Outside The Times, A Food Cart With Attention to Detail

Food & Drinks /

With a steady presence, genial manner and good food, Mr. Campis has fed journalists, security guards, construction workers and tourists from his spot since 2012. It’s a fine location, but more important than that: “You have to know how to treat people,” he said. His way to treat people is defined by the details. An egg sandwich should contain two eggs, not one. Iced coffee, when served correctly, can be sweetened with granulated sugar like this: Spoon the desired amount of sugar into a separate cup, hit it with a splash of hot coffee, swirl and pour it in with the rest of the coffee.

Juanita Powell-Brunson, a senior operations manager at The Times, said that after the news organization moved to its current headquarters in 2007, she still got her coffee from a cart on 43rd Street, near The Times’s former offices. The first winter ended that arrangement, and Ms. Powell-Brunson shopped around for a few years. Eventually, Mr. Campis showed up.

“Somebody said, ‘The guy’s coffee downstairs is really good. We should try it.’ The rest is history,” Ms. Powell-Brunson said. “Then we started getting breakfast. Then someone told me his breakfast tacos were really good. Then every day he wanted me to try something.”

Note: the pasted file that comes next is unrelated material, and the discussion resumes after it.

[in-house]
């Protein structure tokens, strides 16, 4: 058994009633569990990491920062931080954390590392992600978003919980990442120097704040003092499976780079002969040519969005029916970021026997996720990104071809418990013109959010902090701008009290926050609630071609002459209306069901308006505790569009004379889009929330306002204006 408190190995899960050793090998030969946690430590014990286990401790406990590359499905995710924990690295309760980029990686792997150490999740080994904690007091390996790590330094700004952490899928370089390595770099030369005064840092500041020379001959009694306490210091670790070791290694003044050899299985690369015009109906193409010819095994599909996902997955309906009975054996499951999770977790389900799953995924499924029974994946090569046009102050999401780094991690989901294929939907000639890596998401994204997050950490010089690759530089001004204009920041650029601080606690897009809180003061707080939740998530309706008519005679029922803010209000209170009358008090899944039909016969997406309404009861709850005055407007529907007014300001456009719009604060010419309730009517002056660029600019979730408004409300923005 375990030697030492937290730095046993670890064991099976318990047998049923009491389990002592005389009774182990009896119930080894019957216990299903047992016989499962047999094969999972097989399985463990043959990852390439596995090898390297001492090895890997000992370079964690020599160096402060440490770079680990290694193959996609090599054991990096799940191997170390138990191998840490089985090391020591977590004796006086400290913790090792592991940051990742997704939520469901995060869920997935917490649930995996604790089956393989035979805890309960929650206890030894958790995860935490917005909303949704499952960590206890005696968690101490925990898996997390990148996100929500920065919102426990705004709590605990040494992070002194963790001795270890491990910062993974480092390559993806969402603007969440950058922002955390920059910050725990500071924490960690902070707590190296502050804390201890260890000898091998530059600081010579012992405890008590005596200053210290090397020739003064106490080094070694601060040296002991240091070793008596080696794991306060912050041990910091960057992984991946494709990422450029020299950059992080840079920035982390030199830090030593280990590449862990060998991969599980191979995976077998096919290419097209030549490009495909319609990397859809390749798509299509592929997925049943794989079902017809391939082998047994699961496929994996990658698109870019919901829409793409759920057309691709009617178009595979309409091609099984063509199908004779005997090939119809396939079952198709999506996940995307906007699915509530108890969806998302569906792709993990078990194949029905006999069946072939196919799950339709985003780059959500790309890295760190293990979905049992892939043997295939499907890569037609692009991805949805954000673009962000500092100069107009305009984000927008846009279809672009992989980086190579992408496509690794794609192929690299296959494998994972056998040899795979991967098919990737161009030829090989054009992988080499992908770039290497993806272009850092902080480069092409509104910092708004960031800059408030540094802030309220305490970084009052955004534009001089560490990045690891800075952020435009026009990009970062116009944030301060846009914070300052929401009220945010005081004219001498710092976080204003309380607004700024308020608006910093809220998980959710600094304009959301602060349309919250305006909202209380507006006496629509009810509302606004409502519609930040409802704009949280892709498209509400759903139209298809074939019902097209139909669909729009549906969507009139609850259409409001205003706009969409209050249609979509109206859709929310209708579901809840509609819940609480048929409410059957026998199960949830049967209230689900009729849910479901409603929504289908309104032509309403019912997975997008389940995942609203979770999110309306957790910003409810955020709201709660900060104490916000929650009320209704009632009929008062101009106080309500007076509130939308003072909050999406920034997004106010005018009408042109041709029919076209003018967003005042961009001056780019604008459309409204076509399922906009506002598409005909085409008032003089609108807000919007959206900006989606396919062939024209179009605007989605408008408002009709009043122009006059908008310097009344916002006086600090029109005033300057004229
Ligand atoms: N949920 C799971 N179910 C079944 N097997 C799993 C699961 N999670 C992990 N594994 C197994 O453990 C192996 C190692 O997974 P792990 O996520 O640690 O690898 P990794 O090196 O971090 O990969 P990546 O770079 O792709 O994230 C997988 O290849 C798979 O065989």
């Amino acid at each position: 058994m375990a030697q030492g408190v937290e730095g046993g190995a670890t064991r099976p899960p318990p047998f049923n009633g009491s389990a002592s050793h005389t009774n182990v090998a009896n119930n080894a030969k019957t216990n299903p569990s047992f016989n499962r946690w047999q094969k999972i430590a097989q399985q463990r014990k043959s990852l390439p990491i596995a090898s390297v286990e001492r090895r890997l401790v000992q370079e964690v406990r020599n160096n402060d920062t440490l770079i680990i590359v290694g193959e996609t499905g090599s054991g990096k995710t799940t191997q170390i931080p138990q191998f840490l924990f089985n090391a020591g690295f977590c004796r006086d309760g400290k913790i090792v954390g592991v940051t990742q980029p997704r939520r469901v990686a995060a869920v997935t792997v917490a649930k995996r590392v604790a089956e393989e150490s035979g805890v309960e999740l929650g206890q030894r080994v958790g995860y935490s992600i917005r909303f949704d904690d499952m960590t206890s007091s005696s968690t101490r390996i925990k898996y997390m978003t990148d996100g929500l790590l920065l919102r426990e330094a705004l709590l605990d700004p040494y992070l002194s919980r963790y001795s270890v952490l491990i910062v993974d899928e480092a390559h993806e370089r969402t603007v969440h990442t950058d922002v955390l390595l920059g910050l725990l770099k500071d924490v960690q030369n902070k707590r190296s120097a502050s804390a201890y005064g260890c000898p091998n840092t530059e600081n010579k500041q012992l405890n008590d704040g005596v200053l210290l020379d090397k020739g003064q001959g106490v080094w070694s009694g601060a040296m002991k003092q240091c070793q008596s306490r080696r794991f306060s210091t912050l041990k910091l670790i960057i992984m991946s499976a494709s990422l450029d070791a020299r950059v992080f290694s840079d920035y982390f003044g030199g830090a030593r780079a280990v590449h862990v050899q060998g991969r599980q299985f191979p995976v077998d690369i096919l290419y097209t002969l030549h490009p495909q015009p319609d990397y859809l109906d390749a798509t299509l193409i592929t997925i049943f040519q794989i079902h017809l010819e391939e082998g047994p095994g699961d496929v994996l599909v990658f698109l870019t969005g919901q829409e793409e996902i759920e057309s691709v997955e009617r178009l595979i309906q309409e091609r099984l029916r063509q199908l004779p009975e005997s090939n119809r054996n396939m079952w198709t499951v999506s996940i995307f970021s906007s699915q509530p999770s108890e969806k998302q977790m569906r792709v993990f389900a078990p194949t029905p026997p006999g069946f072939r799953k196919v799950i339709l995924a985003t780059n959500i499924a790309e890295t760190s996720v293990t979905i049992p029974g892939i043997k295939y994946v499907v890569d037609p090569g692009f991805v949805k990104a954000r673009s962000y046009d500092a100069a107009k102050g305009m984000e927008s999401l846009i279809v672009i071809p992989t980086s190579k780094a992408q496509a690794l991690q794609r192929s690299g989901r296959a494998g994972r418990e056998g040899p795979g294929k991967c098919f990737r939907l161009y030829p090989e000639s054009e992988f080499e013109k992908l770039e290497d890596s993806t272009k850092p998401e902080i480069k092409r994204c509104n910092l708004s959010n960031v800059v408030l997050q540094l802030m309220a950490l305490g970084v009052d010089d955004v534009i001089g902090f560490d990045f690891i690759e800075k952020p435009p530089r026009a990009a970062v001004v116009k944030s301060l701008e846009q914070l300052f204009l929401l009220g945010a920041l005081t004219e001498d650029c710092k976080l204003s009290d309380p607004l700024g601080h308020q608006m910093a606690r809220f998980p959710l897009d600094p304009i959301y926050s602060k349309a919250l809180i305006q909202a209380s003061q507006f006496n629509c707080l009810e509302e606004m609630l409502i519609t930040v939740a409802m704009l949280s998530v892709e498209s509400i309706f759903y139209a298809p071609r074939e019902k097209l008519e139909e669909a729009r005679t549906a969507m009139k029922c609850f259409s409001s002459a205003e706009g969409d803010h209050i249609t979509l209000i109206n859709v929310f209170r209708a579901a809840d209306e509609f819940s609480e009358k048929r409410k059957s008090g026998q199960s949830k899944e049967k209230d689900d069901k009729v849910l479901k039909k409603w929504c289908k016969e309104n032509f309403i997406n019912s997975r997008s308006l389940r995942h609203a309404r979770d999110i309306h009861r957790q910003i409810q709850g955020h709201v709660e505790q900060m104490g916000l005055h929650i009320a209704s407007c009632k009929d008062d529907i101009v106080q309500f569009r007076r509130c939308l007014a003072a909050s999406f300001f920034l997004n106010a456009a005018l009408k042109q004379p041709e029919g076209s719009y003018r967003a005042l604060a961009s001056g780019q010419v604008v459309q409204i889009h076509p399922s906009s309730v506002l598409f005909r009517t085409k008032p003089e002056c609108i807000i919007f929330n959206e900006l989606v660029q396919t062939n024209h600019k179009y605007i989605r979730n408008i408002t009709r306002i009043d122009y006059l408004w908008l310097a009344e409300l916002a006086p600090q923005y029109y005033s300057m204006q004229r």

One early morning last August, as his rig crawled across the Queensboro Bridge to Manhattan in the dark, Mr. Campis described his work as one of the thousands of mobile food vendors in the city. He parried a reporter’s reaches for the romance of street grit and only-in-New-York hustle with blunt descriptions of what he calls “the life.” The life means “forget the parties, forget everything,” Mr. Campis said, in order to go to bed at 8 p.m. and wake up at 3 a.m. six days a week.

Mr. Campis came to New York from Puebla, Mexico, 28 years ago and worked in restaurants. He took over El Jefecito from its previous owner in 2012, and carefully built up a menu of daily lunch specials like stuffed peppers, fish tacos and tacos al pastor. Mr. Campis said he leaped at the chance to run his own shop, even if it was 6 feet by 10 feet.

Source link